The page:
Course Description in Academic Calendar 

Earth systems science reveals that the environmental conditions that supported the development of human civilization over the past 10,000 years are becoming increasingly destabilized. This course introduces students to the Earth's regulatory systems such as climate, nitrogen and phosphorus flows, forests, oceans and biodiversity, and the social structures and processes that are interfering with them. Students will come to understand that environmental problems cannot be solved by individual behavioural changes; solutions will require collective action to achieve systemic change.

This is an experiential learning course. Students will spend several hours per week working at an environmental organization, gaining important experience in how non-profit groups organize to address environmental problems in their local community, or at the provincial level.  You will also spend time in class discussing your work experience and integrating your experience with learning objectives, which are developed in consultation with the course supervisor and workplace mentor.  The course is a 6 credit hour course and counts as an elective for an ENVS Major.

It is common, now, to hear about the climate crisis, the species extinction crisis, and the plastic waste crisis. Are we really facing a crisis? What does it mean to be in crisis? Are they connected somehow? How should we respond? In this course, we look at how the social systems - politics, economy, culture - in the industrialized world are undermining the Earth's life support systems on which we and very other species completely depend. Our starting  point is our own personal involvement in those social processes through our ecological footprint analysis; from there we branch out to examine the broader social systems that are now global in scope. We will learn that consumer society of the Western world is unsustainable, that we have very little time to turn things around, and that a different, sustainable world is possible.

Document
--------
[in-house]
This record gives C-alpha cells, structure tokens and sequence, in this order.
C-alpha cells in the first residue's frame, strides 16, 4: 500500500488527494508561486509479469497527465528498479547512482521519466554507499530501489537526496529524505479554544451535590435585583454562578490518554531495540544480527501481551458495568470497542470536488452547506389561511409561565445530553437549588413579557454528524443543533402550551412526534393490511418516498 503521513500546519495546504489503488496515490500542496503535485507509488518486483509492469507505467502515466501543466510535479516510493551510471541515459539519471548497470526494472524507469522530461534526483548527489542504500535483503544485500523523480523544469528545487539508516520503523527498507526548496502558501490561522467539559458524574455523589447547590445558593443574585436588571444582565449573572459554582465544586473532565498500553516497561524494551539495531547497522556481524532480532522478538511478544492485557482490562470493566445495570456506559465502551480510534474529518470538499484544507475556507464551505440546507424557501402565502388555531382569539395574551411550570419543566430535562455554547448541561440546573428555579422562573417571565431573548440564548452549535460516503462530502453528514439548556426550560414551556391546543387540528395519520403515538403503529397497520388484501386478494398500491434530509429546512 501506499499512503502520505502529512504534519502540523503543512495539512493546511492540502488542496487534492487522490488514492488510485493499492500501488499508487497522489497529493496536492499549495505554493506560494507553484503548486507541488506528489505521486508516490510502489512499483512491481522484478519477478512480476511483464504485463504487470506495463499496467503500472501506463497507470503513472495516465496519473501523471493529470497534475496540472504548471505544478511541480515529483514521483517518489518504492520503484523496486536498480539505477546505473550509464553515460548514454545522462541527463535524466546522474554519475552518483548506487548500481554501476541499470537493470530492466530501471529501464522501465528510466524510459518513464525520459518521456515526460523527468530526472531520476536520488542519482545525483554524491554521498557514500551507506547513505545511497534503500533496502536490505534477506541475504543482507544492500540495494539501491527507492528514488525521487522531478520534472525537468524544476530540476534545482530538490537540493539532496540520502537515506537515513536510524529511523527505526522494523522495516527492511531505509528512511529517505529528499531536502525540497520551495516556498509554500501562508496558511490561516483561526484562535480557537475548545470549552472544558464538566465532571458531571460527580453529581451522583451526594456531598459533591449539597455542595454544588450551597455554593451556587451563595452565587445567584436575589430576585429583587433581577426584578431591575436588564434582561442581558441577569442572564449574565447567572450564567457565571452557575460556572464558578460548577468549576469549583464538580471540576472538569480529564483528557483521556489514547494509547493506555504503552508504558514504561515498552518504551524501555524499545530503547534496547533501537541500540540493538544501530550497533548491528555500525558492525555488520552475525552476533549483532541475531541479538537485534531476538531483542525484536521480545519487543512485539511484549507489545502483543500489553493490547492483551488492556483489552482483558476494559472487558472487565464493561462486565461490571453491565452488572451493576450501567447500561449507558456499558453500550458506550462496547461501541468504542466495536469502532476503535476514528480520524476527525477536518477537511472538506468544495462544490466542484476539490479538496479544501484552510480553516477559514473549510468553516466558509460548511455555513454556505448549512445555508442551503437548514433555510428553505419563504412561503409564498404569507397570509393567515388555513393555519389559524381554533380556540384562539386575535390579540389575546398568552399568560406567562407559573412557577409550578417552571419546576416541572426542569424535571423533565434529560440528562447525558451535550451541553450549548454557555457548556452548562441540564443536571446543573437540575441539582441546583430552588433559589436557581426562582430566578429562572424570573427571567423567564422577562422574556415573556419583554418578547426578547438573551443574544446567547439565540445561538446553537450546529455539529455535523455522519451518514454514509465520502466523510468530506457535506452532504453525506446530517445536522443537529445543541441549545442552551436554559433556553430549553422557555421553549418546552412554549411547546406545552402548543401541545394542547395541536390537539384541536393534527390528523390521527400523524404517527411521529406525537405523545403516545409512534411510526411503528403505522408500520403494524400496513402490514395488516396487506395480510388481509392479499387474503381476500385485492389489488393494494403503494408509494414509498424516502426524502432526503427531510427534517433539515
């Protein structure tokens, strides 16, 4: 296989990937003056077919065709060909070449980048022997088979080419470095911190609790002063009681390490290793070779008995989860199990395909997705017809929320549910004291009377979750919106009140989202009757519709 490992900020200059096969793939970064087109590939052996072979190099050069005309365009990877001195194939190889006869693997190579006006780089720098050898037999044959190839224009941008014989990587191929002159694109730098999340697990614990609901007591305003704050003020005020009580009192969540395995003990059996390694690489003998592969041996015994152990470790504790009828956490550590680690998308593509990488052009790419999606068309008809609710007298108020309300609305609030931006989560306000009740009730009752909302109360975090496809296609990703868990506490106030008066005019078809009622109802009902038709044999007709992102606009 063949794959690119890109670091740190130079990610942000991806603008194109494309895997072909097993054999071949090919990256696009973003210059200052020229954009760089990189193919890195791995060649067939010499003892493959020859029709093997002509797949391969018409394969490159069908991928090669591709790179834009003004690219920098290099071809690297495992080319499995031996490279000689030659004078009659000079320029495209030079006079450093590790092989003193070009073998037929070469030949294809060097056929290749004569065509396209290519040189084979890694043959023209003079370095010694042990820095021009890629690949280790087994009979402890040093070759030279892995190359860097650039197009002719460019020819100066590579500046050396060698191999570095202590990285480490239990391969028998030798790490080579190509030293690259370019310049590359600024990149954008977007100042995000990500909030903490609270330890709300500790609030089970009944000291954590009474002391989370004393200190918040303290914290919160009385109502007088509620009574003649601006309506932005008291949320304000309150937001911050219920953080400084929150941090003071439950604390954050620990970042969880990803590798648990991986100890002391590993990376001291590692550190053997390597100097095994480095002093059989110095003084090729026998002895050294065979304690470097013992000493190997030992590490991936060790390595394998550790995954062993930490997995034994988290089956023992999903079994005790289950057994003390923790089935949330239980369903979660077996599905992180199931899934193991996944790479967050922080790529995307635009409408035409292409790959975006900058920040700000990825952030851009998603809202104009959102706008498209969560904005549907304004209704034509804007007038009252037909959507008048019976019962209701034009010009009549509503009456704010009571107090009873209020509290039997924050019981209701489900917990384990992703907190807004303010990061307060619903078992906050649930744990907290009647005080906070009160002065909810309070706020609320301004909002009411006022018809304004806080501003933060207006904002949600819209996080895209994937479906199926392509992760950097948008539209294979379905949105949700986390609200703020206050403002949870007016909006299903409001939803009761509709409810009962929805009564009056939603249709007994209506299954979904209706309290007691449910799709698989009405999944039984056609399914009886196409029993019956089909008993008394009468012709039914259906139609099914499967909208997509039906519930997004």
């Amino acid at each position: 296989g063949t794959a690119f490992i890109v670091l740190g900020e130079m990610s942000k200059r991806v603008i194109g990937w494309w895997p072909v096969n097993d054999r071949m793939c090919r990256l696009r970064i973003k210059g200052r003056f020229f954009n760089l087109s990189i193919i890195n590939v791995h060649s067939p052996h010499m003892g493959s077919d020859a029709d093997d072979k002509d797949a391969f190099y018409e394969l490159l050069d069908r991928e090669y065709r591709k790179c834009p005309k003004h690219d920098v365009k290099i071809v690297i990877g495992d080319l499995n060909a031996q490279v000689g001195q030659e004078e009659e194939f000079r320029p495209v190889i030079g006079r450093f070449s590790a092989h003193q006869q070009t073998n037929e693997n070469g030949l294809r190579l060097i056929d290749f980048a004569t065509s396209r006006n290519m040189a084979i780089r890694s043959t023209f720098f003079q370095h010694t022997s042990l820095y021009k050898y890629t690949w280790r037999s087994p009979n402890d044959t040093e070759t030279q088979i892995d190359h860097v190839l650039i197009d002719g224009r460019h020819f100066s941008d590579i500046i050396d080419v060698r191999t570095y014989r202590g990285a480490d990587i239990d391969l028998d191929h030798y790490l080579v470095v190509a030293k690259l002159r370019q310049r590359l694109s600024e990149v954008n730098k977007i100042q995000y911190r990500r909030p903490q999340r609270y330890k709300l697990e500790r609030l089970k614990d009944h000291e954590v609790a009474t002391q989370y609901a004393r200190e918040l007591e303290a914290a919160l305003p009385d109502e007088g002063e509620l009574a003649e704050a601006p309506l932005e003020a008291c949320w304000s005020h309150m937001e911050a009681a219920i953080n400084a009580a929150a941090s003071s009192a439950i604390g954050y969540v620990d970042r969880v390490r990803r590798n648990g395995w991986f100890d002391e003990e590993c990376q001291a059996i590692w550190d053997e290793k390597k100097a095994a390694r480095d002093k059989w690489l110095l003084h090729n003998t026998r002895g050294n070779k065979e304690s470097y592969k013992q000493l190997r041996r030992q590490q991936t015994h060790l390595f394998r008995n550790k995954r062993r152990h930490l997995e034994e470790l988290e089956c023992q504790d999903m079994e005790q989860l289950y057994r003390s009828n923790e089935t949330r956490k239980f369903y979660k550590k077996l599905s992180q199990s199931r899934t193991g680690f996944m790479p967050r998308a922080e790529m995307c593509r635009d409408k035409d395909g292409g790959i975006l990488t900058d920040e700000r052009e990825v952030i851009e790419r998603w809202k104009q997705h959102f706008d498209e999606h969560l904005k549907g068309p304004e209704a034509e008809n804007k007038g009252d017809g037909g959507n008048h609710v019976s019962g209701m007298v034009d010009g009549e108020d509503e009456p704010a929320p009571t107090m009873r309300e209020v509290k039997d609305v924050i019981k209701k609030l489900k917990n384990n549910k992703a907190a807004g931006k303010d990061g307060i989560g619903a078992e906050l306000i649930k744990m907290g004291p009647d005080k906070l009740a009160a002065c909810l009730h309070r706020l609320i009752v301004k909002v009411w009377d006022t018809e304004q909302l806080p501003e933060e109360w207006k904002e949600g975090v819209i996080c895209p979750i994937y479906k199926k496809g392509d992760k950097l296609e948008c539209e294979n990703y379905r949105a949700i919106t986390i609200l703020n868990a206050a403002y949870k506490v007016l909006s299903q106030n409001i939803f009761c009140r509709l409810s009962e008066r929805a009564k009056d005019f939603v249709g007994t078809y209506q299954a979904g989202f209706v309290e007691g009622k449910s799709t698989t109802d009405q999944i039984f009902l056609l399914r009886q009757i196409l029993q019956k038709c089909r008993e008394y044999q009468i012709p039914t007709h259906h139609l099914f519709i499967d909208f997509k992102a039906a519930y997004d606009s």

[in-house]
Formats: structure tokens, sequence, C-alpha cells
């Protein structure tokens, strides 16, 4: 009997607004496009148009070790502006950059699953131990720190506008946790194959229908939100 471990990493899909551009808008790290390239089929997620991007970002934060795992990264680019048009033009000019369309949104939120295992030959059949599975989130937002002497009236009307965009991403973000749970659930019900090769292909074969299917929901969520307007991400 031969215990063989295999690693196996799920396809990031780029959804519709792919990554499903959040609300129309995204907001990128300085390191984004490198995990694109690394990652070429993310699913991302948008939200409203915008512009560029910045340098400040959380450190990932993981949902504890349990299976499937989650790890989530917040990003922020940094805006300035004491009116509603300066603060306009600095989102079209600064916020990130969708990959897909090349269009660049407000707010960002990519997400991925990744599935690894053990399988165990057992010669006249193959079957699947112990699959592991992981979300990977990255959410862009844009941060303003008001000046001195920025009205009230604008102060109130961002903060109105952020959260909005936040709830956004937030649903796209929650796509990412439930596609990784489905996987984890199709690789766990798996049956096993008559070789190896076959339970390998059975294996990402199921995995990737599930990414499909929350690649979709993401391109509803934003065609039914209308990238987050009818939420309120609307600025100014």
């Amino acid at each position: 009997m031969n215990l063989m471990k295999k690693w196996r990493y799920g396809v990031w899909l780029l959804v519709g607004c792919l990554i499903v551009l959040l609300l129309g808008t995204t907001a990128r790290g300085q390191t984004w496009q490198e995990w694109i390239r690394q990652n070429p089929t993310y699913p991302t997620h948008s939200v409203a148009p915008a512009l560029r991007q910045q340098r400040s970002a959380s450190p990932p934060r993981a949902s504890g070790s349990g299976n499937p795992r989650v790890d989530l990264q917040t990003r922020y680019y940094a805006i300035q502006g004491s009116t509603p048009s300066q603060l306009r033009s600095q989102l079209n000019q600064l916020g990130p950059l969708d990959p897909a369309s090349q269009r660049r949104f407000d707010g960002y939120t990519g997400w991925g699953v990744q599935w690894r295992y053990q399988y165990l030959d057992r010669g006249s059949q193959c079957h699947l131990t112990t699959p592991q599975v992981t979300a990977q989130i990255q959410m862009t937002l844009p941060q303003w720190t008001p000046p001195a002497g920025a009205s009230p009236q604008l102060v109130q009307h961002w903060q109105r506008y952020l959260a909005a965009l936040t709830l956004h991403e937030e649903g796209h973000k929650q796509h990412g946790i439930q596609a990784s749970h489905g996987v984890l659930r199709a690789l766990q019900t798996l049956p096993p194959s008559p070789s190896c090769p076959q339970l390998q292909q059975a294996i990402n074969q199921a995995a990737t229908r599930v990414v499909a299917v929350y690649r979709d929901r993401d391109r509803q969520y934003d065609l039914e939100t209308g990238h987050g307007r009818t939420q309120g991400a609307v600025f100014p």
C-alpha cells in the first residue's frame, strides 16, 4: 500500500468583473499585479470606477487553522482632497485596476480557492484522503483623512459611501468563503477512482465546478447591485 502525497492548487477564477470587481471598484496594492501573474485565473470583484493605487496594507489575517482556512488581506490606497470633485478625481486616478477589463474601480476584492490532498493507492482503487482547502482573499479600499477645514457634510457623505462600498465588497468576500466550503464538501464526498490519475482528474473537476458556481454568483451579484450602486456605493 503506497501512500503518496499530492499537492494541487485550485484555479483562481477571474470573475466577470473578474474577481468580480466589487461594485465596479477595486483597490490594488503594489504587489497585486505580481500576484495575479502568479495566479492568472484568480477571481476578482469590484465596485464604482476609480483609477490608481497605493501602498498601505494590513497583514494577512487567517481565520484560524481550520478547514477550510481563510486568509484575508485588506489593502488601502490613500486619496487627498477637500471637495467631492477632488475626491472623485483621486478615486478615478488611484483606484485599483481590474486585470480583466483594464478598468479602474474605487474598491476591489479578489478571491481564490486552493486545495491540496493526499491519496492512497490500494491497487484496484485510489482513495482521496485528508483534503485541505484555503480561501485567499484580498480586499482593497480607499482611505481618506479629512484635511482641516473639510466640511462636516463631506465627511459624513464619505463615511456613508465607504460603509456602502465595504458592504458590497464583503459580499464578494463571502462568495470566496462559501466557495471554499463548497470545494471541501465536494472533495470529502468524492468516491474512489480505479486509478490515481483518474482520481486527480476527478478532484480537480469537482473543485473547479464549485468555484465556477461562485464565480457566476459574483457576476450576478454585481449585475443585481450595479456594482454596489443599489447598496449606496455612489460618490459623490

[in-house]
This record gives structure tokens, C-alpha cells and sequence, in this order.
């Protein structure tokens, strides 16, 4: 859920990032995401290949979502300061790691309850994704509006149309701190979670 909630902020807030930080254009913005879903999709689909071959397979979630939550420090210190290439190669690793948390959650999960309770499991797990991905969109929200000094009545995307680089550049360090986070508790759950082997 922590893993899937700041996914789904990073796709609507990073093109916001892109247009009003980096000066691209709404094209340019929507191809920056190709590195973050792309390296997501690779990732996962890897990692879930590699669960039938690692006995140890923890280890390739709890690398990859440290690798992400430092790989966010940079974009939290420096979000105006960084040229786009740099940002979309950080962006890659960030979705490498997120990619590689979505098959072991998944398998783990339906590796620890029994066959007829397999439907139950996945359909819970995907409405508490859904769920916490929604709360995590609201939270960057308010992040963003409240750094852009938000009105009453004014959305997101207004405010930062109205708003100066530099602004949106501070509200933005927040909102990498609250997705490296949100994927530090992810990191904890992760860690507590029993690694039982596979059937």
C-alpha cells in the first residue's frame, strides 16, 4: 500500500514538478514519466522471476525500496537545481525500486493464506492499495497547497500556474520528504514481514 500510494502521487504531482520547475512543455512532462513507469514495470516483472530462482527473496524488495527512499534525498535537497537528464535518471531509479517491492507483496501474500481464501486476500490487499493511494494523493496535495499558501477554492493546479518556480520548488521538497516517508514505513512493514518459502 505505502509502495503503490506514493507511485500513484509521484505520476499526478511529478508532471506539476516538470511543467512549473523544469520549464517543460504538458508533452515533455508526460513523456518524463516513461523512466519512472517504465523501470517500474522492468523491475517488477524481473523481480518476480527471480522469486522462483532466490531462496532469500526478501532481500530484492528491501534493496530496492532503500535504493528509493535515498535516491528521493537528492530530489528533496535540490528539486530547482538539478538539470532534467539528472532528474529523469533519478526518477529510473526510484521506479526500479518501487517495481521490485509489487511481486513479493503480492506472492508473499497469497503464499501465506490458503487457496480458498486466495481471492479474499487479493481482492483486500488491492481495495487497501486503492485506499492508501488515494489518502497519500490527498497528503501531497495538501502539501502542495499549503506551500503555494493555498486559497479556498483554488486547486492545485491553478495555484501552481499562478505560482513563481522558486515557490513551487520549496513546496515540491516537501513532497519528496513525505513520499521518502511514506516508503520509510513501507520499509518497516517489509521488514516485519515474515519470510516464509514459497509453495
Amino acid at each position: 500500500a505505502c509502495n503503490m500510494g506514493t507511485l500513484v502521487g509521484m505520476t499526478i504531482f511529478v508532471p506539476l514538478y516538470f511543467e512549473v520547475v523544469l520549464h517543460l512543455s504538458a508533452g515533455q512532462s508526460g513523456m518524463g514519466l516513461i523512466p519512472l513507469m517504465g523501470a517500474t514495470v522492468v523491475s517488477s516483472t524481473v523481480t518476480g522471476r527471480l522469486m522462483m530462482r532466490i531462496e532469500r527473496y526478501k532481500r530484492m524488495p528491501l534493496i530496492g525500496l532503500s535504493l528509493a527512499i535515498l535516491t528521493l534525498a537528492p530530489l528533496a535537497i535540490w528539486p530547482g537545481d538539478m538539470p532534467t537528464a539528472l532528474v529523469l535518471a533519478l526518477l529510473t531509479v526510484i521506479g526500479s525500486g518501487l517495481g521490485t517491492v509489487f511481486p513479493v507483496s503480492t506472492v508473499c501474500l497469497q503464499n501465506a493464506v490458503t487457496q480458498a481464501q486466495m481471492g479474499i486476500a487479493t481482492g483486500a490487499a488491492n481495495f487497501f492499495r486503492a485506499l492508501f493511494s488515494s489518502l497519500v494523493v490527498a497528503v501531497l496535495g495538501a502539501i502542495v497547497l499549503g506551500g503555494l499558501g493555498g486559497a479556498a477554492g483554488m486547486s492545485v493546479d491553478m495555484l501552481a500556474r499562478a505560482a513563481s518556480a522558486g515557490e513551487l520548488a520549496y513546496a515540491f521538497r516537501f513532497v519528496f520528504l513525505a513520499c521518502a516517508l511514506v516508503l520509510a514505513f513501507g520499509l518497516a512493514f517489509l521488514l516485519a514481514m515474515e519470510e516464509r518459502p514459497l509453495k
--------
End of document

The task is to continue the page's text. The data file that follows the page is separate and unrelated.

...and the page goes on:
"Welcome to the Anthropocene. It's a new geological era, so take a look around. A single species is in charge of the planet, altering its features almost at will. And what [is] more natural than to name this new era after the top of the range anthropoid, ourselves?" (Pearce, 2007:58).

This course focuses on the different perspectives or theories that help explain the environmental transformations that constitute the Anthropocene. While we can agree on some scientifically-explained 'facts' about the way human society has changed the natural world, there is a great deal of divergence on how these 'facts' should be interpreted, and therefore understood. In this course, we will explore those theories. This will help us to understand the public discourse on environmental problems, and how both governments and individuals respond to them.

This course does not study environmental problems per se, although students are expected to have a good grasp of the current ecological and climate crisis. Therefore, ENVS 1013 - Introduction to Environmental Problems - is a prerequisite for this course. Special permission may be given by the instructor if the student has taken an equivalent course elsewhere.

This Moodle site contains several environmental issue case studies compiled by Prof. Harvey for use in her course, Introduction to Environmental Perspectives.  Students in ENVS 2023 should enroll in this "course" as well as ENVS 2023.